15 Books Out of Single Sheets of Paper, part 3

Today, I finish out my series of posts about the class, “15 Books Out of Single Sheets of Paper,” that I took at the San Francisco Center for the Book with C.J. Grossman.

Here are the remaining eleven books we made:

1)  8 page star book with pop-ups:

8 page star book with pop-ups 1

8 page star book with pop-ups 2

8 page book with pop-ups 3

8 page star book with pop-ups 4

2)  16 page horizontal T-cut book:

16 page horizontal t-cut book 1

16 page horizontal t-cut book 2

3)  P-cut book:

P-cut book 1

P-cut book 2

The 16 page horizontal T-cut and P-cut books look similar, but they were cut differently.

4)  Pocket book:

Pocket book

You can use this to make a mini picture album by inserting mailing tags mounted with photos in the pockets.

5)  Book with ribbon and beads:

Book with ribbon and beads

Again, I can see this being used as a photo album.  It is pretty enough to present as a special gift to a special someone.

6)  Two color accordion book:

2 color accordion book

7)  Accordion book with pop-ups:

Accordion book with pop-ups

8)  Accordion book with cut-out scene:

accordion book with scene

I can see this as a card with a city skyline cut out of it.

9)  Theatre book:

Theatre book 1

Theatre book 2

Story text can be written on the two flaps, with an illustration drawn onto the framed center panel.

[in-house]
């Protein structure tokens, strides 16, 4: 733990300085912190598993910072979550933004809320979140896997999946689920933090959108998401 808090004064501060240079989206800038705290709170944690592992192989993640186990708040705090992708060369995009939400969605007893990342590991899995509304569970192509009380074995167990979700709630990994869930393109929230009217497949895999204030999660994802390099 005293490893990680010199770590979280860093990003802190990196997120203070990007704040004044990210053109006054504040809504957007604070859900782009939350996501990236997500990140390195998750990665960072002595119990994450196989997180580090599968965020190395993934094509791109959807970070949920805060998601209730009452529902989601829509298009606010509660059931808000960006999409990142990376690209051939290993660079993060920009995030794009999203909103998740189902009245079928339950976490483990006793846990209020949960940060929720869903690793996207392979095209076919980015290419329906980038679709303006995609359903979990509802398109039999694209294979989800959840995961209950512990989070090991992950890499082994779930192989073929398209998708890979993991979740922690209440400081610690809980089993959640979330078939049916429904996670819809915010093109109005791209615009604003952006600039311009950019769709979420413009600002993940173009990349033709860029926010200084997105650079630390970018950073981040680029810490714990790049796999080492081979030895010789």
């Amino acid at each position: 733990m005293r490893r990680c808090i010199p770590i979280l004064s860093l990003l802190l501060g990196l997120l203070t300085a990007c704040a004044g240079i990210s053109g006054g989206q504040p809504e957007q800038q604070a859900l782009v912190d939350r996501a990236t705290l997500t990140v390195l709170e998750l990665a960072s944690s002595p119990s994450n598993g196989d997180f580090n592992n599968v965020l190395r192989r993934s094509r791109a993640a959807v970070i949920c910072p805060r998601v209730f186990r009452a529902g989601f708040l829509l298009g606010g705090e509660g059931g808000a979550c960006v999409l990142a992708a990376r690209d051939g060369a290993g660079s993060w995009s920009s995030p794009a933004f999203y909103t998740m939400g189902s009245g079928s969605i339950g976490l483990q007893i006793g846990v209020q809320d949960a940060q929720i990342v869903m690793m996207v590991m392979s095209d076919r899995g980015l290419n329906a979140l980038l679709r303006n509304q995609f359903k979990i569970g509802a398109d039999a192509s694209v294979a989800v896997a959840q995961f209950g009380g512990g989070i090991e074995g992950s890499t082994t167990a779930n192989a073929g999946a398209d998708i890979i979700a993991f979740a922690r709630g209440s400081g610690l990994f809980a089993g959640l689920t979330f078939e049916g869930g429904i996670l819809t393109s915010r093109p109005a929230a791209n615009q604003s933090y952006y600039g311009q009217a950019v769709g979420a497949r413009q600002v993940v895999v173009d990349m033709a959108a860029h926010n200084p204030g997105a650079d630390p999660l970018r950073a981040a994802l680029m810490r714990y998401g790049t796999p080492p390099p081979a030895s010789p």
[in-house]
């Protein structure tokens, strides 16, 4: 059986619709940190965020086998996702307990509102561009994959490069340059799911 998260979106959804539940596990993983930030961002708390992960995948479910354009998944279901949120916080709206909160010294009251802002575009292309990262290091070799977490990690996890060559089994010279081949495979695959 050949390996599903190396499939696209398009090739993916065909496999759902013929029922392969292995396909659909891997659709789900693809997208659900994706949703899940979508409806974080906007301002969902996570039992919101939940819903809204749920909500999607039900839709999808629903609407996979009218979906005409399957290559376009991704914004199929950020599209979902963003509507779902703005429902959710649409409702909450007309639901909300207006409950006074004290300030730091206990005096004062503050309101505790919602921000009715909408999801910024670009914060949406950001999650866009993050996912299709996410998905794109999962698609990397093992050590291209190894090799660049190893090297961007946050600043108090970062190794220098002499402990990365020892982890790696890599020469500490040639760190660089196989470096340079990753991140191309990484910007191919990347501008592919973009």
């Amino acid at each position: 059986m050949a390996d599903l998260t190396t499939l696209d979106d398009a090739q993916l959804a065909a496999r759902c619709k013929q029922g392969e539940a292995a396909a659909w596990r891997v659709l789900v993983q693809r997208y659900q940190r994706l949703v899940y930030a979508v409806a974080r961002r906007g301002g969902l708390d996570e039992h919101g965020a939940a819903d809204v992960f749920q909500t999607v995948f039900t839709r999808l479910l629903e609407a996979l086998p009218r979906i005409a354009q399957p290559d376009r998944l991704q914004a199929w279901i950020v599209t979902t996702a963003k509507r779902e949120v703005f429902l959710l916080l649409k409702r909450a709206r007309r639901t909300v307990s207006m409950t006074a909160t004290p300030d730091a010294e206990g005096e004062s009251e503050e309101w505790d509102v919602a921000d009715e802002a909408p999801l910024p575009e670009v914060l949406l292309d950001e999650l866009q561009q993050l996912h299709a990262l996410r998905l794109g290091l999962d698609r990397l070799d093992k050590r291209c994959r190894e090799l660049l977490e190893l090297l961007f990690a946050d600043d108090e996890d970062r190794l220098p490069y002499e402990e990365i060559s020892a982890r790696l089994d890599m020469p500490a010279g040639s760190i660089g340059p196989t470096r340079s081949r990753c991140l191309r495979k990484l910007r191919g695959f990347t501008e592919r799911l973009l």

10)  JAM (Japanese American Museum) fold book:

JAM fold book 1

JAM fold book 2

The inside pocket can house, say, a menu if you were to use this for a sit-down dinner party.

11)  Flexagon:

Flexagon book

See the flexagon in action:

I love how it keeps you guessing as to how it is constructed :0)

I think my favorites of all the books we made in class are the pop-up mask and the accordion book with cut-out scene.  I can see myself using these ideas in my cardmaking.

A big thank you to C.J. Grossman for teaching this class!

Which of the fifteen books from this class were your favorite(s)?  Please share in the comments.


About Serena Y Lee

Serena worked in the biotech industry for 18 years before leaving to pursue her life purpose – to live in freedom with creativity and simplicity. Her love for baking, creativity, and story-telling compelled her to start blogging to share her ideas with a wider audience.

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